I thought I'd been lost in the wilderness these past few weeks, not in outer space.
Yet that's what it feels like dropping back onto a planet where the President of the United States is talking about ghosts popping out of White House walls, where the Premier of the province in which I reside, Ontario, is offering a day off in February as an election bribe - can I vote twice? - and where the leader of the provincial opposition is offering to fund religious schools.
The temptation is to say, "Oh my God!" - but somehow that doesn't seem quite appropriate. Better, perhaps, just to curl up in the fetal position and scream.
Ontario elections, it must be said, are usually about as interesting as the current Canada-Russia junior hockey super series, but this one, scheduled for Oct. 10, just might get as competitive and nasty as the original '72 Summit Series - all over an issue that also belongs to a past century.
Progressive Conservative Leader John Tory has offered $400-million of Ontario taxpayers' money to extend public funding to faith-based schools. Cynics say it is nothing but a desperate gambit for his party to appeal to the large non-Christian immigrant population that has filled up the 905 dialling code and tends to vote Liberal, if at all.
Liberal Leader Dalton McGuinty - already famous for his 2003 election pledge of no tax increase, quickly followed by the largest personal tax increase in a decade - has promised an extra holiday in February. Cynics say it is nothing but a bribe, but who really cares what the cynics say.
Both promises are blatantly opportunistic, with one as complicated as the other is simple.
If Tory somehow wins with his particular promise, however, he may have to offer all February off as a bribe to keep around those of us who don't believe in such funding.
This is not to say that religion has no place in publicly funded Canadian schools. It does indeed - but as a subject alone. Students of all faiths and, for that matter, students of no faith at all need to know more about one another and the overall society in which they will be expected to live and work. Students need to learn about creationism as well as evolution, in an educational setting that encourages them to come to their own conclusions. Schools should preach tolerance, if they preach anything at all, but they should also teach about intolerance and extremism - Christian extremism included.
Bullying, after all, isn't something that happens only in the schoolyard.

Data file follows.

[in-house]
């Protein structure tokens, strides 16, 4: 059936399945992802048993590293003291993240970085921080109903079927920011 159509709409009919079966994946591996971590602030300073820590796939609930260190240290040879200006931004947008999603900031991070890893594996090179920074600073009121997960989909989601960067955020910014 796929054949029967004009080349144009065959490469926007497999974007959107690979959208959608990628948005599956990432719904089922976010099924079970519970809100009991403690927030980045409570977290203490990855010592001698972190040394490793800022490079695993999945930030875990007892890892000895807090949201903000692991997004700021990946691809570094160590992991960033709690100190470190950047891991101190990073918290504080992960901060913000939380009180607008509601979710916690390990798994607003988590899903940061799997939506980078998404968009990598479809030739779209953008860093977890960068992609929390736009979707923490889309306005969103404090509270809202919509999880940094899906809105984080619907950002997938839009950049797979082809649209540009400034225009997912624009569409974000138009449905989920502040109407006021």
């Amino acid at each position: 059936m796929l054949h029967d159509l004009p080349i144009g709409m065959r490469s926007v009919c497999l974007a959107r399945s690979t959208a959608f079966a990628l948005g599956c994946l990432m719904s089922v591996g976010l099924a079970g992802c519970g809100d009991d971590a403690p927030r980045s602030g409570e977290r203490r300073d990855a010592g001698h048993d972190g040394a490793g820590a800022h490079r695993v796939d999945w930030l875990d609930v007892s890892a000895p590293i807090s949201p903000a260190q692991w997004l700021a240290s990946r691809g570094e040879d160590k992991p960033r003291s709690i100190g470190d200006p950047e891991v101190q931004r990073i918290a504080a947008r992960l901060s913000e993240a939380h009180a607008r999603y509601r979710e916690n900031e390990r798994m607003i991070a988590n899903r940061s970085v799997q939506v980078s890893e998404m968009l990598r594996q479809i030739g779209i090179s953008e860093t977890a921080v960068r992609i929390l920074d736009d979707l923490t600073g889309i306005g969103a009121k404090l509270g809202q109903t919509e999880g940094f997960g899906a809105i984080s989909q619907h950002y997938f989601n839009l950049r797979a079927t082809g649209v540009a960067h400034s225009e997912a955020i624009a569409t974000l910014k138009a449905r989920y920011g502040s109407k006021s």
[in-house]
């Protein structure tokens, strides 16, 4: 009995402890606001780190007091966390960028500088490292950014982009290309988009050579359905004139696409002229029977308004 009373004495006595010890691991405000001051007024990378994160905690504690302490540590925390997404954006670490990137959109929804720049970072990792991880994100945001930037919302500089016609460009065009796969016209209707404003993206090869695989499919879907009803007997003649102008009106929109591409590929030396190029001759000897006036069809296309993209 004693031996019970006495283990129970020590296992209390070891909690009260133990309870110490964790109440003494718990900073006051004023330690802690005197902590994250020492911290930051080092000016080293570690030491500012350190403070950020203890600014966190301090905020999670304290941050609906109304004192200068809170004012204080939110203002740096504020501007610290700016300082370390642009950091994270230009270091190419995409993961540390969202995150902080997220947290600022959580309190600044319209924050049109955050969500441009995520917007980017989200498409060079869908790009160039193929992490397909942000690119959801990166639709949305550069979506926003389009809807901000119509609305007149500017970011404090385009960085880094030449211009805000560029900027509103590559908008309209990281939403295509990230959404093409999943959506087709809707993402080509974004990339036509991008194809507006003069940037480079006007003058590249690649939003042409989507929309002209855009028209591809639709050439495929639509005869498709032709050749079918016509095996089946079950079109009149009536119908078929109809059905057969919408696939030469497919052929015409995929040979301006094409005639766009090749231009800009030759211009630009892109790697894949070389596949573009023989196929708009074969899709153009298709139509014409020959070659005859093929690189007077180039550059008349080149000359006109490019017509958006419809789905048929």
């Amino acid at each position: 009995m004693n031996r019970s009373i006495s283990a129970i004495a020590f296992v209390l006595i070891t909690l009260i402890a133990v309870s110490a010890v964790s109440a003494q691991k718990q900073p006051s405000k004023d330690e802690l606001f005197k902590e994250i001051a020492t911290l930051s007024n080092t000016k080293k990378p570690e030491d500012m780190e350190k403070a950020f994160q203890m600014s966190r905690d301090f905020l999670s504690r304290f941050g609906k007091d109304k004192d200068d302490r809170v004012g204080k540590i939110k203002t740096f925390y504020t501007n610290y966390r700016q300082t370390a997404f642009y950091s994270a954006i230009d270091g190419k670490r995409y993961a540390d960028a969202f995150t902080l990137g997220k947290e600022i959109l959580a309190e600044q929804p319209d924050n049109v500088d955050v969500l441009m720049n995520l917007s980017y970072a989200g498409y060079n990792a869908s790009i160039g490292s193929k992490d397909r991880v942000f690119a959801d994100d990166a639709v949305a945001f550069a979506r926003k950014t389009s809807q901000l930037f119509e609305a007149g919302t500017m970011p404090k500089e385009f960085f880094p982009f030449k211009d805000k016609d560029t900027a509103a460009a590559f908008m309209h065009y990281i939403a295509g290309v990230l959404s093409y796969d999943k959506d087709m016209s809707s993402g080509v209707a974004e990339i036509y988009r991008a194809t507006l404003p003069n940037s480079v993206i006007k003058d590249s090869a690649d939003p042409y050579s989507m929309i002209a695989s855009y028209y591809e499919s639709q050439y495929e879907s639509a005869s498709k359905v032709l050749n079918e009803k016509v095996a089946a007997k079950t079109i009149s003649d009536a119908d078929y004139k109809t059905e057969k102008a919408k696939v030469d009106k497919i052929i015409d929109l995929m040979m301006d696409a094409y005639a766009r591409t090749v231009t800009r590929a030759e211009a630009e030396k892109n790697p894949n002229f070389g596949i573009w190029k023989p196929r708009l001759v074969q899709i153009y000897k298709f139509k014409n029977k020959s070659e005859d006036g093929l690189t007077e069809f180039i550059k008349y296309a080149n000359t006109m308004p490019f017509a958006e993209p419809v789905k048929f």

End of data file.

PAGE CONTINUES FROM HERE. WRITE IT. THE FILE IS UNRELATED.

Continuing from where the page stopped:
What has sent John Tory - who, coincidentally, is running against provincial Education Minister Kathleen Wynne in a Toronto riding - down this known minefield is not certain. While he may indeed pick up support in the Greater Toronto Area and surrounding suburbs, he will only remind older voters in the rest of the province of a previous Conservative debacle over such funding.
Back in 1984, former Conservative Premier Bill Davis caved in to pressure and expanded separate school funding to the end of high school. His successor, Frank Miller, blamed his own demise on voter outrage over Davis's parting gift.
Tory's argument, of course, is that you can't have public funding for one and deny it to the others. And while no one can argue with the logic of this, it has to be pointed out that funding for Catholic schools goes back to Confederation.
Author Richard Gwyn, who has as fine a sense of Canada's relative position in the world as anyone, has warned about the dangers of building internal "walls" in a country that is "charting new territory" in terms of multiculturalism and tolerance. If those internal barriers between Canadians get too high, he warns in Nationalism Without Walls, the centre might not hold.
"If we ceased to be a community," Gwyn writes, "others would notice and would regret the passing of a distinctive idea about how different people can live together."
And where learning how to "live together" begins, of course, is in the classroom - not in schools divided along religious lines.
If John Tory wants to do something about education in his province, he might ask why it is that so many parents with resources are willing to pay university-level fees to send their children to private elementary and secondary schools. It can't just be for the uniforms.
Yet here he is talking about shifting $400-million within a public school system that is still trying to recover from cuts the last provincial Conservative government made.
George Bush, sad to report, can't be the only one these days seeing ghosts of the past coming out of the walls.
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